From 1969 to 1993 the England women’s team were under the administration of the Women’s Football Association (WFA), an independent body separate from the FA. They chose to wear the same colours as the men’s England team – white shirts and socks with navy shorts – and kit was paid for with the grants and subscriptions from affiliated clubs which funded the WFA.
The first matches were played in crew-necked, long-sleeved cotton jerseys, with stitched patches featuring the WFA crest. Later, they introduced more flashes of colour, such as a bold red collar and cuffs sported by Sue Lopez in the late ’70s.
One of the final shirts worn by the England women’s team during the WFA era was particularly eye catching and more radical than the shirt being worn by their international male counterparts.
The shirt was manufactured by Yorkshire sportwear company Ribero who were creating some of the Football League’s most eye-catching designs for teams including Brighton and Burnley. In the following season they would add Premier League sides Coventry City, Crystal Palace and Norwich City to their roster.
With a classic polo shirt collar, the traditional England white soon gave way to a bold and wavy appearance which when mixed with the colours of the Union Jack created a heavily patterned design that screamed vibrancy and joy. It also didn’t really look like a football shirt at all as it was clearly influenced by the world of cycling. The shirt was very different from the Umbro shirt that the men’s team were wearing and gave the women’s national team a separate identity. In addition to a bespoke design, WFA era England kits had always featured their own distinctive version of the three lions crest.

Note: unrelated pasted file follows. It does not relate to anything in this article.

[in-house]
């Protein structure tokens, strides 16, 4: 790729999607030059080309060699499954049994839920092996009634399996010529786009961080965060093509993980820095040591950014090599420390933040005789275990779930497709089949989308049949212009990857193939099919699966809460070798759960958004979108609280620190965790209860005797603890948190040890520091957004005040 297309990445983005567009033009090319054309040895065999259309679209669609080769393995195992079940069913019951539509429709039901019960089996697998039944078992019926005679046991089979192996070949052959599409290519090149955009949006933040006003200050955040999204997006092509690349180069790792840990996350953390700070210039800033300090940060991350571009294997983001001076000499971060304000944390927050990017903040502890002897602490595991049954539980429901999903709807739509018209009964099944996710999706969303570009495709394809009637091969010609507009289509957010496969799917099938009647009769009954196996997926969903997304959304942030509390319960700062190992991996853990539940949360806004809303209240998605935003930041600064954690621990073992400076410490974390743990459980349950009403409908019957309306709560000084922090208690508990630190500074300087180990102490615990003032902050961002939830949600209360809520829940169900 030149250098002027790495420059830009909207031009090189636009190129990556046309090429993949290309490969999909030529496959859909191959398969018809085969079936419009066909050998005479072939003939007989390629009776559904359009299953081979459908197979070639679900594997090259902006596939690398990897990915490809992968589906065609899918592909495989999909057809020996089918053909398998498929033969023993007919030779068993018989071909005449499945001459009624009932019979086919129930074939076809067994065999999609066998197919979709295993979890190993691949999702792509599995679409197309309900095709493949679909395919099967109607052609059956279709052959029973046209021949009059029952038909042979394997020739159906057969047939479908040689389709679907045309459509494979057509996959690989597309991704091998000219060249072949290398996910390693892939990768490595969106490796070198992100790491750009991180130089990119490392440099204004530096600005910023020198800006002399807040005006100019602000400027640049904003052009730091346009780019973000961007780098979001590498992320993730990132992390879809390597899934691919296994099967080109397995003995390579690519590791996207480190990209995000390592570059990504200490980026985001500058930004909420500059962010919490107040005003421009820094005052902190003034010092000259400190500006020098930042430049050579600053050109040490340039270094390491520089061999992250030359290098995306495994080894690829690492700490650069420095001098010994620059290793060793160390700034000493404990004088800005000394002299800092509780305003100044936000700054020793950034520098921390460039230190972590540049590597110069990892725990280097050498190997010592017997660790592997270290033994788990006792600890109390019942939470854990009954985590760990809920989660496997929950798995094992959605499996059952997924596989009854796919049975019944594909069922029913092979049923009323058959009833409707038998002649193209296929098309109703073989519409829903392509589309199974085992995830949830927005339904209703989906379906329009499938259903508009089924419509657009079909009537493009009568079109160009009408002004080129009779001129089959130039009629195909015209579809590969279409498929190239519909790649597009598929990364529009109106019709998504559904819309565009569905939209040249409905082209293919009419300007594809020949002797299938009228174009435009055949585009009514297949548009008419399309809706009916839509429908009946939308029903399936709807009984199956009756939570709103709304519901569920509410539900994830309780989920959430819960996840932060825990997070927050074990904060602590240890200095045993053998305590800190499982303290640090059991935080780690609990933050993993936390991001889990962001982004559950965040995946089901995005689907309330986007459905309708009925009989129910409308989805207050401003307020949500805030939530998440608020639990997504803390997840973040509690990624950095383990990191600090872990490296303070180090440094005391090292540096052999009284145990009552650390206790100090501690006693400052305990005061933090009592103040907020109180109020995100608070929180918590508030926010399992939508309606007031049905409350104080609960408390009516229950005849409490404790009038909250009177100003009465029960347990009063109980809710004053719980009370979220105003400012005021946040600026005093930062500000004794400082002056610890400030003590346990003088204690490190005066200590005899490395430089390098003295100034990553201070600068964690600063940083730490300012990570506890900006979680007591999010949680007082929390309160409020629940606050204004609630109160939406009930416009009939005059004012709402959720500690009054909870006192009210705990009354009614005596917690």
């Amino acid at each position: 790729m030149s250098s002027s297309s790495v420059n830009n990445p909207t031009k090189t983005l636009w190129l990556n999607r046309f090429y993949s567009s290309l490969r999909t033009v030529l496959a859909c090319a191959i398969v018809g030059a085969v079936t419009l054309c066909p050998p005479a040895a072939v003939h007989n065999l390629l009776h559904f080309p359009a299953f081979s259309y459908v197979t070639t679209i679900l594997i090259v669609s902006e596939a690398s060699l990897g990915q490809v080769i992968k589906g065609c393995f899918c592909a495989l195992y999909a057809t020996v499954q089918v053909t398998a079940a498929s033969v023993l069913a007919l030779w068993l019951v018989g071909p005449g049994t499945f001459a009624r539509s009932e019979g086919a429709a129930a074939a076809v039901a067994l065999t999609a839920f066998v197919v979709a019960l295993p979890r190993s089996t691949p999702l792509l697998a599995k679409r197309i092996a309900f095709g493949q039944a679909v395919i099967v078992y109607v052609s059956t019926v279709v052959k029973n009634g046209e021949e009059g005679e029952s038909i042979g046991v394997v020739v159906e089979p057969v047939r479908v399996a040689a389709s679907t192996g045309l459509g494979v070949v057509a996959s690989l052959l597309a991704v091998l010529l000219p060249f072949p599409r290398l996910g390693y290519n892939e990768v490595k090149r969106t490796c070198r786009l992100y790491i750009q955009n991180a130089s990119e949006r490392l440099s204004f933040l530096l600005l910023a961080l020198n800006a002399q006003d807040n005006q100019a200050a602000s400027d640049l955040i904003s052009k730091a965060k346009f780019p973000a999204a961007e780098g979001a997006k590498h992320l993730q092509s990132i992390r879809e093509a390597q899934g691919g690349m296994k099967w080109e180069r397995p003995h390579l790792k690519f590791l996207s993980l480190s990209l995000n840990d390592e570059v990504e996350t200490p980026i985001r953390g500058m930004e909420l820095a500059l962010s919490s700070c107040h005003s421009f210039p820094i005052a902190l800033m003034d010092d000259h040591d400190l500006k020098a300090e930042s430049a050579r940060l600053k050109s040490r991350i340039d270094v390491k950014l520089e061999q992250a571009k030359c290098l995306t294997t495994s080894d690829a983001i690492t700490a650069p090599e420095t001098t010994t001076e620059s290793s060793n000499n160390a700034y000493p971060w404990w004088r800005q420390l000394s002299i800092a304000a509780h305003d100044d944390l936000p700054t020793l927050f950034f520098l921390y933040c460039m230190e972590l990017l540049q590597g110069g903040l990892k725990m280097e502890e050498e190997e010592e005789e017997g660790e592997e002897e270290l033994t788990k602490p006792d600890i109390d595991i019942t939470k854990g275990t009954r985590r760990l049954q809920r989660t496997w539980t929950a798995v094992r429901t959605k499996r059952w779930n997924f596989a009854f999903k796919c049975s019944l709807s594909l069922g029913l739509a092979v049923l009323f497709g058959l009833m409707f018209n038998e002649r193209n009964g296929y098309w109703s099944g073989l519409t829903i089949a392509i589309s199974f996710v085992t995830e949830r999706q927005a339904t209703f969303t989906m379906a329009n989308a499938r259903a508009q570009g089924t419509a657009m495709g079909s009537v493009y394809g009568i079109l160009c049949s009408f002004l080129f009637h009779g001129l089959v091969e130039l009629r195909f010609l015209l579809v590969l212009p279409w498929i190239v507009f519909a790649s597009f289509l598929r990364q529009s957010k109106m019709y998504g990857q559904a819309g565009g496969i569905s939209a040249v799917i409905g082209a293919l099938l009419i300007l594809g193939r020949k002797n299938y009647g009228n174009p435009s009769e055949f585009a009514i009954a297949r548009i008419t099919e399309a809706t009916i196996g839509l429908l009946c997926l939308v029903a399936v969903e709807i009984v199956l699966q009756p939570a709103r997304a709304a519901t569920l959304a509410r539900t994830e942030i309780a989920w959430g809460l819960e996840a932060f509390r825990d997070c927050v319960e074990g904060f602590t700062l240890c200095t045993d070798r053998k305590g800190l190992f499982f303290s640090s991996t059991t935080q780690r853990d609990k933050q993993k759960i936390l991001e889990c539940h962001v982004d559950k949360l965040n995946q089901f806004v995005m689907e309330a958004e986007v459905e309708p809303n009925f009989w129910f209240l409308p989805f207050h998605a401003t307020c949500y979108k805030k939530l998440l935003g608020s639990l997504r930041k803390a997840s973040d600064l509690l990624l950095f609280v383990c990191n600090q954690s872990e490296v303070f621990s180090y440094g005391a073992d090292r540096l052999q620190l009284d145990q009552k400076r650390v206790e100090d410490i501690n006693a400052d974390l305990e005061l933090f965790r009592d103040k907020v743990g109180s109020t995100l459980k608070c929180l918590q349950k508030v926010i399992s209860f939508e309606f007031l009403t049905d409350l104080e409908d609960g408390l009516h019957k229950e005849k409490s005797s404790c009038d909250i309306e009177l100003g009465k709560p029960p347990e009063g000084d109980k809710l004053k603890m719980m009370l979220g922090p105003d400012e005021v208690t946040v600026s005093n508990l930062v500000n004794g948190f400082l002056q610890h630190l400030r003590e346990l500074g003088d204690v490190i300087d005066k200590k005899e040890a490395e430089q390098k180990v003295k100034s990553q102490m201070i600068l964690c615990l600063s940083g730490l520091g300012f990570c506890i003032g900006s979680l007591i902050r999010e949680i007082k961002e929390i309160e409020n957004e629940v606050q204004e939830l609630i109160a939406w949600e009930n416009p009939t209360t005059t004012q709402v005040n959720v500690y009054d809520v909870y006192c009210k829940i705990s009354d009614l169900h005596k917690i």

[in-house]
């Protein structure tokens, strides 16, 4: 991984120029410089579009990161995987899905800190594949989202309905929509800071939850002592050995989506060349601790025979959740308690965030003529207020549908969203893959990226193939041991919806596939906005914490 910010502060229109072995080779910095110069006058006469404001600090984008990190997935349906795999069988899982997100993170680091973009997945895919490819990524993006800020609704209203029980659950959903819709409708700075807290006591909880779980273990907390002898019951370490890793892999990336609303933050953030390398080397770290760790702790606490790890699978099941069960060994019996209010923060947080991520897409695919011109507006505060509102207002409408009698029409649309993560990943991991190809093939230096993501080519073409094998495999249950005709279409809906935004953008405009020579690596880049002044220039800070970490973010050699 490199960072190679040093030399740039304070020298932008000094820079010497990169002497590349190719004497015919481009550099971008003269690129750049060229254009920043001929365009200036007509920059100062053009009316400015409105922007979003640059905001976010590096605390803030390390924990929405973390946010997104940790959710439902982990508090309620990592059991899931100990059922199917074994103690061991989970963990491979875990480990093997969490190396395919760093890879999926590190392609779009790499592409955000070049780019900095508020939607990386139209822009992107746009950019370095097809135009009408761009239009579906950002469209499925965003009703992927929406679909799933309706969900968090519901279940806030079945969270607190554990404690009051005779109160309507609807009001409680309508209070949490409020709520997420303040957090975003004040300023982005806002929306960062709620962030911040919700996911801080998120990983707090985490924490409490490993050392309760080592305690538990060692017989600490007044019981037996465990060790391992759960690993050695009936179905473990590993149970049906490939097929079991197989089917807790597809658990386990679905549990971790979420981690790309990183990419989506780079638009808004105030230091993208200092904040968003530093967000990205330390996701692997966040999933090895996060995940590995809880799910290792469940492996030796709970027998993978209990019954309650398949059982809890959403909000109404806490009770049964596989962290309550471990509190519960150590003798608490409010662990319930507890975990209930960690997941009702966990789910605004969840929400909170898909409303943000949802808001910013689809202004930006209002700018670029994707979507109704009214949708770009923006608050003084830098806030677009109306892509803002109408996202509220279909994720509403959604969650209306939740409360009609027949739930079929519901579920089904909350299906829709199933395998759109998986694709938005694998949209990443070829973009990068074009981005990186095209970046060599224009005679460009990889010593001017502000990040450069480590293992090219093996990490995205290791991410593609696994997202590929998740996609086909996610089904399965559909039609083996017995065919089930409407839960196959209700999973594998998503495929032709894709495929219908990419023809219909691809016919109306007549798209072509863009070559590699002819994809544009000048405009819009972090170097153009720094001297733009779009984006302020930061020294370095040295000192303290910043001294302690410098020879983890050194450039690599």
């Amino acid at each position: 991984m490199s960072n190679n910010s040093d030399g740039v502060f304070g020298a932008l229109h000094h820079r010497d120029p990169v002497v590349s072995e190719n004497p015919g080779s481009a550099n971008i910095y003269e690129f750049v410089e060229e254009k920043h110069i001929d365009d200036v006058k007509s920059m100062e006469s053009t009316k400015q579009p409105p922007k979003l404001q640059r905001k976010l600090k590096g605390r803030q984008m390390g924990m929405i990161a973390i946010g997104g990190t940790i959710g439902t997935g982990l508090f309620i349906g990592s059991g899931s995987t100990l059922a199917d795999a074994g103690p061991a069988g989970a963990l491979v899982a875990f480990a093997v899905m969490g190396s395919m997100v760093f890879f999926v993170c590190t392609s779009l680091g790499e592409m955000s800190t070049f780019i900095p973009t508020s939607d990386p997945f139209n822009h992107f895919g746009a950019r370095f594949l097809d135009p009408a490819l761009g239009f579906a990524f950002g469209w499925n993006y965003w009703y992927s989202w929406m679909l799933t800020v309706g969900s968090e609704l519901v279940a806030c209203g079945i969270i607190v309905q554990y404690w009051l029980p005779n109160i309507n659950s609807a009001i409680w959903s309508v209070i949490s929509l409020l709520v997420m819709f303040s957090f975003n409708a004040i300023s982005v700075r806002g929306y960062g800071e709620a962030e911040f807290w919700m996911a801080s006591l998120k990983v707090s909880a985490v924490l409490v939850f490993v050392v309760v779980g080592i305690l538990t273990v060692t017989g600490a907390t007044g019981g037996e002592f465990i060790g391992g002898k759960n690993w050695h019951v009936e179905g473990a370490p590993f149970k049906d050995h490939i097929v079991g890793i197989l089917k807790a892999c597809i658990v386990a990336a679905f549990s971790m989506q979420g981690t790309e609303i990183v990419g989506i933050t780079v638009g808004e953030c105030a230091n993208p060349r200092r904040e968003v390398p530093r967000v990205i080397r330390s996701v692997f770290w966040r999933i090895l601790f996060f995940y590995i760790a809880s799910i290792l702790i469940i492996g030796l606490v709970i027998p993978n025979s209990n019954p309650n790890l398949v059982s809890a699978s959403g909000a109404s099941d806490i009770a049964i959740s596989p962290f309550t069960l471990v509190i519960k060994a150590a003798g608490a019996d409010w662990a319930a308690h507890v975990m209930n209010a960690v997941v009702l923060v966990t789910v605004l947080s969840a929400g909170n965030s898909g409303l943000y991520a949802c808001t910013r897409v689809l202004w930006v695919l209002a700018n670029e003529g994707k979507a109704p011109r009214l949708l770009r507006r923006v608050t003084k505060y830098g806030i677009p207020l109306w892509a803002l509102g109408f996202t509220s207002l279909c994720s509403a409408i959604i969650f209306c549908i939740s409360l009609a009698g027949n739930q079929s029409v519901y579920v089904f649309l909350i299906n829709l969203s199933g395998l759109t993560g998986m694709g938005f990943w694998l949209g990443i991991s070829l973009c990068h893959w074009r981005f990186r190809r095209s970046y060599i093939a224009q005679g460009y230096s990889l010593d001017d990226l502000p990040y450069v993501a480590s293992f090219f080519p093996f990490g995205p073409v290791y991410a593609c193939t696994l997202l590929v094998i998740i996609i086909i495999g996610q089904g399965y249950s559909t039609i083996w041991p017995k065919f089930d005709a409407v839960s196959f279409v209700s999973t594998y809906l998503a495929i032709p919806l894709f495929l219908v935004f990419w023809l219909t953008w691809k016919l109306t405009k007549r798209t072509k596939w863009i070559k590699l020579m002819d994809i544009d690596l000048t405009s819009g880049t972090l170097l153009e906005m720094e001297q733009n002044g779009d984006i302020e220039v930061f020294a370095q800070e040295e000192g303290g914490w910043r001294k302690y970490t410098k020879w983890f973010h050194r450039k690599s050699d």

Players during this time recall that they were told not to swap shirts after matches, as they only had one shirt each, which would be washed and worn again the next game.
When the national team were adopted by the FA in 1993, they wore the same Umbro shirts as the men’s national team which were not tailored to the female form. England international Kerry Davis wore shirts manufactured by Ribero and Spall under the WFA administration and recalls that the Umbro shirts were not always that flattering when the FA took control.
“Having played for the WFA, they had great difficulty securing playing and training kit from any major sports company. In 1993, the FA took over Women’s football and I was still a part of the England squad.
At the time, the England Women’s team wore the same kit as the men’s teams in design and size. The playing shirts, if I remember correctly, were either large or extra-large, and were big on some players.
For me personally, it gave me a lift, finally wearing football kits manufactured by one of the football world’s big brands. It was an indication that women’s football was moving forward in a positive way.”Kerry Davis, former England Women international
The wearing of over-sized shirts tailored for men would regrettably continue to be worn by elite female players for a number of years. Luckily there has been a huge shift in attitude as big sports brands have recognised that women’s national teams want a balance between maintaining their separate identity and being celebrated and accepted as fully integrated, successful national teams.